So, it’s my due date. Yippee. I’ve had a lot of memorable lessons throughout this fantastic voyage. From the candid conversations with several of my girlfriends who haven’t had kids yet, it’s obvious that everyone is curious in their own way and has their own set of questions. So this if for you girls. Here’s my list of stuff. It’s stuff that nobody tells you, stuff that I couldn’t live without, stuff to avoid, secrets of pregnancy and randomness about my experience with pregnancy. I should be working, but I feel compelled to share this ongoing list that I’ve been working on. And so to commemorate these 40 weeks, here’s my list of lessons learned in no particular order.

40. Everyone is an expert. If I’ve learned anything during my glorious pregnancy, it’s that everyone seems to be an expert about my pregnancy. I’m not talking about the real experts like my mom, dr. or nurses, I’m talking about the peanut gallery. Most of the comments and advice are usually harmless, but most are pure comical and even obnoxious.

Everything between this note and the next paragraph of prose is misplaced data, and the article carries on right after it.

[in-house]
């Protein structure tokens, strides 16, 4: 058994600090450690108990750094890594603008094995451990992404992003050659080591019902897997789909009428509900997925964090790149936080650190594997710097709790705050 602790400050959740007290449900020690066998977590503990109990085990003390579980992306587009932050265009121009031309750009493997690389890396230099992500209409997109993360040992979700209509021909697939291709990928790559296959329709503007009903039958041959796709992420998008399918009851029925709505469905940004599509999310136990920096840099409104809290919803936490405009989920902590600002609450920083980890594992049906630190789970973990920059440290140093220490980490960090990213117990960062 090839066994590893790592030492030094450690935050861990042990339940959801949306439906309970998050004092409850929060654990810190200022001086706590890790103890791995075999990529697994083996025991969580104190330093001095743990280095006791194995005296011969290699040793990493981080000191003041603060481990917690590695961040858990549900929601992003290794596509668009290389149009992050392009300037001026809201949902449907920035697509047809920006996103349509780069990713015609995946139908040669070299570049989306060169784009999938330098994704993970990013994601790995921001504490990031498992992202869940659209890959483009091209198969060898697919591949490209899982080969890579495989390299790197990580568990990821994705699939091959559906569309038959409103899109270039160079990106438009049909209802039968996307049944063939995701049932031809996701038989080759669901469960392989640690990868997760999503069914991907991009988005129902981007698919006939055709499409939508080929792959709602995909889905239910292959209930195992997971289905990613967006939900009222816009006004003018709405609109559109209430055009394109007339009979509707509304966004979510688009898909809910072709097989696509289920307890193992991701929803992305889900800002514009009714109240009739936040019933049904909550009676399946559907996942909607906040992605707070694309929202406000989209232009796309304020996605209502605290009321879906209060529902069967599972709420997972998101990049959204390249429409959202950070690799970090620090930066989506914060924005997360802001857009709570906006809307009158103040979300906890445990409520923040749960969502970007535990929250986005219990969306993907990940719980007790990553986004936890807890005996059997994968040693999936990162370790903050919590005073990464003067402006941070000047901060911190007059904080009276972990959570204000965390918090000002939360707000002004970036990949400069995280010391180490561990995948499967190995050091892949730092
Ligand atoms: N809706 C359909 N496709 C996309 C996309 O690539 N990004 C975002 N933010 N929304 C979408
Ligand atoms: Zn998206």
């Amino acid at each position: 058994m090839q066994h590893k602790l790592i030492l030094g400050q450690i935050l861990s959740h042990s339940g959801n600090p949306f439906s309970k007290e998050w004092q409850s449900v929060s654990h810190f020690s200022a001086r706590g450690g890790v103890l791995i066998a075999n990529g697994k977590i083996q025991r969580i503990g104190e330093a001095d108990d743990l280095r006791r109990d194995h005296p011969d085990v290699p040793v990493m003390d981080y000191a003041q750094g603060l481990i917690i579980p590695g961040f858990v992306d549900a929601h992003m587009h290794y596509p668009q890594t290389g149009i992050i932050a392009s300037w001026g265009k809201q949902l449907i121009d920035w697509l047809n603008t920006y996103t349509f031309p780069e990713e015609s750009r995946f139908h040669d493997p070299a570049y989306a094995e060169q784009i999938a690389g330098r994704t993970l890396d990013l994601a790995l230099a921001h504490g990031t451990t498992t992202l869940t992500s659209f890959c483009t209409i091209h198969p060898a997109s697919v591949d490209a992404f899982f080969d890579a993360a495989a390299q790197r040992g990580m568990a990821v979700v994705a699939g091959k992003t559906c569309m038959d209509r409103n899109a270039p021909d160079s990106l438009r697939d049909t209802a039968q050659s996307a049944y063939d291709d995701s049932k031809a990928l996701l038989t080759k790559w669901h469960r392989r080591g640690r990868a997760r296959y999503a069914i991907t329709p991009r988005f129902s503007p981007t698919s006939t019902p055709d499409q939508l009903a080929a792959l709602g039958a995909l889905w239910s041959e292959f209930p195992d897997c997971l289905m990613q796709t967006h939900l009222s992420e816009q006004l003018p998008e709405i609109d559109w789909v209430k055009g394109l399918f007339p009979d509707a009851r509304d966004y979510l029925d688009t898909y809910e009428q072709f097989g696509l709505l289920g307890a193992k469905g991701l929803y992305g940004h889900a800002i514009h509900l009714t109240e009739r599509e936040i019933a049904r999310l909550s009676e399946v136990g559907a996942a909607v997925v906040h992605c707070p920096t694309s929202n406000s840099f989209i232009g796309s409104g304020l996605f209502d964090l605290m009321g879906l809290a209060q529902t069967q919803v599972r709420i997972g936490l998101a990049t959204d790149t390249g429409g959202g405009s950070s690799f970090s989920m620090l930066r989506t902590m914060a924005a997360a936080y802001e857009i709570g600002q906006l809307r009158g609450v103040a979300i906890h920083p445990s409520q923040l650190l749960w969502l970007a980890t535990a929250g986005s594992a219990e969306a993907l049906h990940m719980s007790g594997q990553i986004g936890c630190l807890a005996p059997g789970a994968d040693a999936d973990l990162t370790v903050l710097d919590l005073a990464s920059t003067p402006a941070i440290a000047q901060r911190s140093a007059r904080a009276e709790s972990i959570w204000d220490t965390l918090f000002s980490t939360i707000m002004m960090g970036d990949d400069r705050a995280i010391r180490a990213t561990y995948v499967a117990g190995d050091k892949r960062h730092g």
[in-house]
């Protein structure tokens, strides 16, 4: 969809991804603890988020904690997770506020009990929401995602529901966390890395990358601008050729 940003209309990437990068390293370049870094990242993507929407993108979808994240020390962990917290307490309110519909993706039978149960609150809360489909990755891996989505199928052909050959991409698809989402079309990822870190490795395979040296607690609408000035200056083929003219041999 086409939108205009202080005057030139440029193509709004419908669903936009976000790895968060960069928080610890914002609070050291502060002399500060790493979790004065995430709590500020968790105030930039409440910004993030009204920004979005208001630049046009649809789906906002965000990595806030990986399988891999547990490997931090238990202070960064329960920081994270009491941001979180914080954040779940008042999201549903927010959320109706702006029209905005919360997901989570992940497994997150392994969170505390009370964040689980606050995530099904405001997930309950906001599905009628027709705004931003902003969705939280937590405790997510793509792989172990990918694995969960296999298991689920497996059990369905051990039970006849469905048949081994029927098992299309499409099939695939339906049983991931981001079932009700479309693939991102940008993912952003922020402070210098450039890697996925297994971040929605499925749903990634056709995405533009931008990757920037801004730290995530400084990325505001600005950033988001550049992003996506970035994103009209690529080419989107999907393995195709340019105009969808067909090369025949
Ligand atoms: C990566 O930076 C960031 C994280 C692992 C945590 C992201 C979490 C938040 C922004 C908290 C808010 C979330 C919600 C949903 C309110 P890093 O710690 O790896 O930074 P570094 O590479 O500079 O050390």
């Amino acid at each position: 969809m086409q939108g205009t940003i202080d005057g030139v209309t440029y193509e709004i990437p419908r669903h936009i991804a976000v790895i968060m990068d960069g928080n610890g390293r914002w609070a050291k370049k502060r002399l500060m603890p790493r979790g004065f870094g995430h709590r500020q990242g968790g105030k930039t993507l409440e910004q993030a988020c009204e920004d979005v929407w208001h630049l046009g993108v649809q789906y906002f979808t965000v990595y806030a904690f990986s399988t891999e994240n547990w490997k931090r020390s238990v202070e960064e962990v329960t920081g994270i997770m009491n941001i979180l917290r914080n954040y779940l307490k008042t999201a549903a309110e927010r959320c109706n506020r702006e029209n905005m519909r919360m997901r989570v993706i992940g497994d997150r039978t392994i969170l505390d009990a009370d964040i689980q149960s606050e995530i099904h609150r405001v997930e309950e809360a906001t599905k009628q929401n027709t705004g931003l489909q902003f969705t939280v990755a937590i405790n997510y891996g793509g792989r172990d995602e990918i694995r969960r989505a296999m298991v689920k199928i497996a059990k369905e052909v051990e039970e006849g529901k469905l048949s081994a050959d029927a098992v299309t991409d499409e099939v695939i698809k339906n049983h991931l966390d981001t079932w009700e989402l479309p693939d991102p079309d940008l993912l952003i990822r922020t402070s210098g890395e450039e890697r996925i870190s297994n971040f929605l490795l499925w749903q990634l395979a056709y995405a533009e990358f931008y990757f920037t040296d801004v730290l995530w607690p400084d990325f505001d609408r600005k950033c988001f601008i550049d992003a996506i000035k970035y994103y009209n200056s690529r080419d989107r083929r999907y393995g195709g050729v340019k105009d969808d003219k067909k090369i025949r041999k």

39. Weight gain is completely normal. Do not get hung up on the number. In fact, hide your scale and rely on the scale at the dr’s office. In most cases, your body will gain what it needs to sustain a healthy pregnancy. Moderation is key. If your weight gain (or loss) is an issue, your dr. will let you know.

38. CELEBRATE your curves. I haven’t been skinny since, well, probably the 90s. I had a fear that once I got pregnant, I’d become this giant blob carrying a baby. But thanks to this kid, I haven’t felt this comfortable in my own skin in a very, very long time. I love showing off my belly and whole new set of curves.

37. Ignore all the “you’re so big” comments. Um, you’re big because you’re blessed to be pregnant. Sadly, people aren’t always so articulate and appropriate when making conversation.